Horschel paid his first visit to The Renaissance Club for this year’s Scottish Open and has already pencilled in a return trip next July for the start of a new era for the event under the Genesis banner.
“Right now I think the regular events on my schedule will be Scottish, Wentworth, Dunhill, this event,” said the American as he prepared to tee up in this week’s DP World Tour Championship, the final event of the European Tour season, in Dubai.
It will be the fourth year in a row that the Scottish Open has been held at The Renaissance Club, with the 2022 edition set to be a ground-breaking event.
It will be part of both the European Tour and PGA Tour schedules, with the field set to be split equally between players from both circuits, which will guarantee its strongest-ever line up.
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“I think it's a great step for the European Tour and the PGA Tour,” he said of a development that has come from a Strategic Alliance announced just under a year ago between the two circuits.
“IThere's possibly more of that coming down in the future, but for the Scottish Open to be the first one is a big bonus for them and everyone involved with it.”
Collin Morikawa said his Open win at Royal St George’s this year had been ‘Made in Scotland’ after he’d played at The Renaissance Club the previous week and Horschel knows exactly what he meant by that.
“From experiencing it for the first time, I think it's an awesome event leading up to the Open Championship,” added the BMW PGA champion. “It lends itself to getting acclimated to that style of golf course, which I think makes it easier to prep for the Open Championship.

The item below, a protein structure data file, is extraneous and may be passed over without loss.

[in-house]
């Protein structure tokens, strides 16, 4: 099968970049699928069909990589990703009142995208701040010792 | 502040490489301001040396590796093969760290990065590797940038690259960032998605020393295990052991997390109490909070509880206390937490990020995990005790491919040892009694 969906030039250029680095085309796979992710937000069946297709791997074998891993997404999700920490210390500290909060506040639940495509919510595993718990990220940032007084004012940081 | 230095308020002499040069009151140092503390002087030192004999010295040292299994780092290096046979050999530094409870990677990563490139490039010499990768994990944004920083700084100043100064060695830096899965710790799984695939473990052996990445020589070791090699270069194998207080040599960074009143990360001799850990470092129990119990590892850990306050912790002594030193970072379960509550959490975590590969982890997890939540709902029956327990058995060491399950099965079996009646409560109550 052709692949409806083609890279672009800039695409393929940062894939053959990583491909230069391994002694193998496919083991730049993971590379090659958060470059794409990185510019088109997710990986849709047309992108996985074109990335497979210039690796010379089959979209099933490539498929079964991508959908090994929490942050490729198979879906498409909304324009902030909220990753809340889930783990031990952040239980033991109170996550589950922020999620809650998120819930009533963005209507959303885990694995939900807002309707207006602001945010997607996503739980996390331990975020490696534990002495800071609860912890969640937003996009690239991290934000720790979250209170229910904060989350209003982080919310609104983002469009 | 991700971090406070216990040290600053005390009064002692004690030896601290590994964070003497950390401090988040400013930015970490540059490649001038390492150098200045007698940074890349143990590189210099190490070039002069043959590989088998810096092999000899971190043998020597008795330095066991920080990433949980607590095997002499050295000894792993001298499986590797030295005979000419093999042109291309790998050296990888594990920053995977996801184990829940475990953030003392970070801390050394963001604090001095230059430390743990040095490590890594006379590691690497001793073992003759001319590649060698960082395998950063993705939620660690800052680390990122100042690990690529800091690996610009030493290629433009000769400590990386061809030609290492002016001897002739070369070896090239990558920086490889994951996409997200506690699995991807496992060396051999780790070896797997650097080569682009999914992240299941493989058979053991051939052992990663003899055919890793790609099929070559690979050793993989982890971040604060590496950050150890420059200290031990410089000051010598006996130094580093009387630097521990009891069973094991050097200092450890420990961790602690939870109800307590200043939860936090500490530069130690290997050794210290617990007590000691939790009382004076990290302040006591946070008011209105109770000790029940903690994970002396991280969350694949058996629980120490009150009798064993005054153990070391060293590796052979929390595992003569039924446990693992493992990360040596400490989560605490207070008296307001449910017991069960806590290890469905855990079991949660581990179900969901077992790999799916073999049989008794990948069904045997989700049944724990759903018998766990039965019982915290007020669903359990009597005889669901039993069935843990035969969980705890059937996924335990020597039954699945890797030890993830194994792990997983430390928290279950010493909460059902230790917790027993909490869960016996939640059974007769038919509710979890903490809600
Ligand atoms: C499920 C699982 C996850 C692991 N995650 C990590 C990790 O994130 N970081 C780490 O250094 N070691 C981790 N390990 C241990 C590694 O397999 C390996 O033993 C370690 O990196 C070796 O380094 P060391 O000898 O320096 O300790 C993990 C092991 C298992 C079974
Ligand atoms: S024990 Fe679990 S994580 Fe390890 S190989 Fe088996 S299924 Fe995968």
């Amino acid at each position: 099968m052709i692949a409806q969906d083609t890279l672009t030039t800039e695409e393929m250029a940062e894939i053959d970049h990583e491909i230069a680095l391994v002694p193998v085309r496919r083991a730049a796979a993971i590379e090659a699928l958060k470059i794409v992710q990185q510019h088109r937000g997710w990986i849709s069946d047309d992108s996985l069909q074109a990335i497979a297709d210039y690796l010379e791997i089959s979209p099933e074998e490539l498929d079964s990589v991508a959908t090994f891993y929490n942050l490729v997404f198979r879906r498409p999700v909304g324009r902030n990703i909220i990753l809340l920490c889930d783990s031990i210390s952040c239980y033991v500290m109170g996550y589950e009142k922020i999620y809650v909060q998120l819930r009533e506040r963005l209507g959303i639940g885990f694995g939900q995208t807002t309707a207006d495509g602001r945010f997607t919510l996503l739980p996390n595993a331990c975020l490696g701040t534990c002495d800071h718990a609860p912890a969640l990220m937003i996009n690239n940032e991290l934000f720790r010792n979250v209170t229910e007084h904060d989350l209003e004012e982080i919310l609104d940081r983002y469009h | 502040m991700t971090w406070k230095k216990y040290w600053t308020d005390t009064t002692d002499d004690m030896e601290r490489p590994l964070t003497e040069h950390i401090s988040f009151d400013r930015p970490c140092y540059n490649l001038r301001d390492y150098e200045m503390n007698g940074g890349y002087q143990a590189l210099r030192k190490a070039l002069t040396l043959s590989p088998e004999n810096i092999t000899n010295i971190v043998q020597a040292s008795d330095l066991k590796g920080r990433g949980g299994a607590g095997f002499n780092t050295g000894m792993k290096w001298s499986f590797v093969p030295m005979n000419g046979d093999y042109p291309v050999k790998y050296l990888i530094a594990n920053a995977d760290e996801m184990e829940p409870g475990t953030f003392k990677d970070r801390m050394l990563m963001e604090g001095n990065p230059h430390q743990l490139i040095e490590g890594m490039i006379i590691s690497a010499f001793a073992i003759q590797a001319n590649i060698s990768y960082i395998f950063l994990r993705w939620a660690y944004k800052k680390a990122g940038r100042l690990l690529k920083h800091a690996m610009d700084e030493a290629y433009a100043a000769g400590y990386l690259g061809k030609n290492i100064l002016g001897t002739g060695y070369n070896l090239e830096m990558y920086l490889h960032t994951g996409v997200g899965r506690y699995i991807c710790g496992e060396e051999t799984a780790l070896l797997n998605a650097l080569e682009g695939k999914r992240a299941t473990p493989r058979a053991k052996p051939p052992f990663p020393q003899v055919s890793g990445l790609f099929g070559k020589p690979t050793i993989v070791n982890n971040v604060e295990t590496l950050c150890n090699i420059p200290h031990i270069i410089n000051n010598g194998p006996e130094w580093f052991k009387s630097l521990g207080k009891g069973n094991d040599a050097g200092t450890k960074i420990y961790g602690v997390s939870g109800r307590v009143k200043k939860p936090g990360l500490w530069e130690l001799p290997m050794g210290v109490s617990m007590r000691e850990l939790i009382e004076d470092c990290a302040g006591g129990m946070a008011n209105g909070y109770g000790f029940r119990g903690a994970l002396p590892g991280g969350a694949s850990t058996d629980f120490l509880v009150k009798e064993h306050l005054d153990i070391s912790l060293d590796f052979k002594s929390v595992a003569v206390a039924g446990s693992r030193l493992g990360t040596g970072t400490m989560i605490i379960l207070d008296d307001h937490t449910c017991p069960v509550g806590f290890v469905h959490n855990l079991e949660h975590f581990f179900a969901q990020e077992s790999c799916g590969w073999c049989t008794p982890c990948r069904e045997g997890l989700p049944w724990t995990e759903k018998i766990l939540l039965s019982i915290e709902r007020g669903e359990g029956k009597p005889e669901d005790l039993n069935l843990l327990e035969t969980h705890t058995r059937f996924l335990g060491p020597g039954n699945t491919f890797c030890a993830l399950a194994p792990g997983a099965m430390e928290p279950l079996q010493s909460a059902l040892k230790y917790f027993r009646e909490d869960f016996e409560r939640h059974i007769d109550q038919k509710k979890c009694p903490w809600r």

“You don't have to grind so hard earlier in the week as much, and you can more or less try to learn the golf course, try and get comfortable with the golf shots that you have to hit on links- style golf courses.”
European Tour CEO Keith Pelley has described The Renaissance Club as a “terrific home” for the Scottish Open, with its owners, the Sarvadi brothers, continuing to invest in the venue.
“I thought the course was awesome,” said Horschel of the Tom Doak-designed layout. “It's a great course to warm up for an Open. It's a course that's not going to beat you up too bad.
“Yes, the weather can beat you up. But I don't think you're going to come off that course and be exhausted.
"I do think there's a few improvements to the course that could be made, making the driving just a little bit tougher off the tee. But, other than that, I think it's a great golf course.
"I'm looking forward to going back and experiencing it again. I've talked about going a few days earlier next year and playing a few other courses around there.
“There's so many great links courses around that area and that is also another way you can prep for The Open.”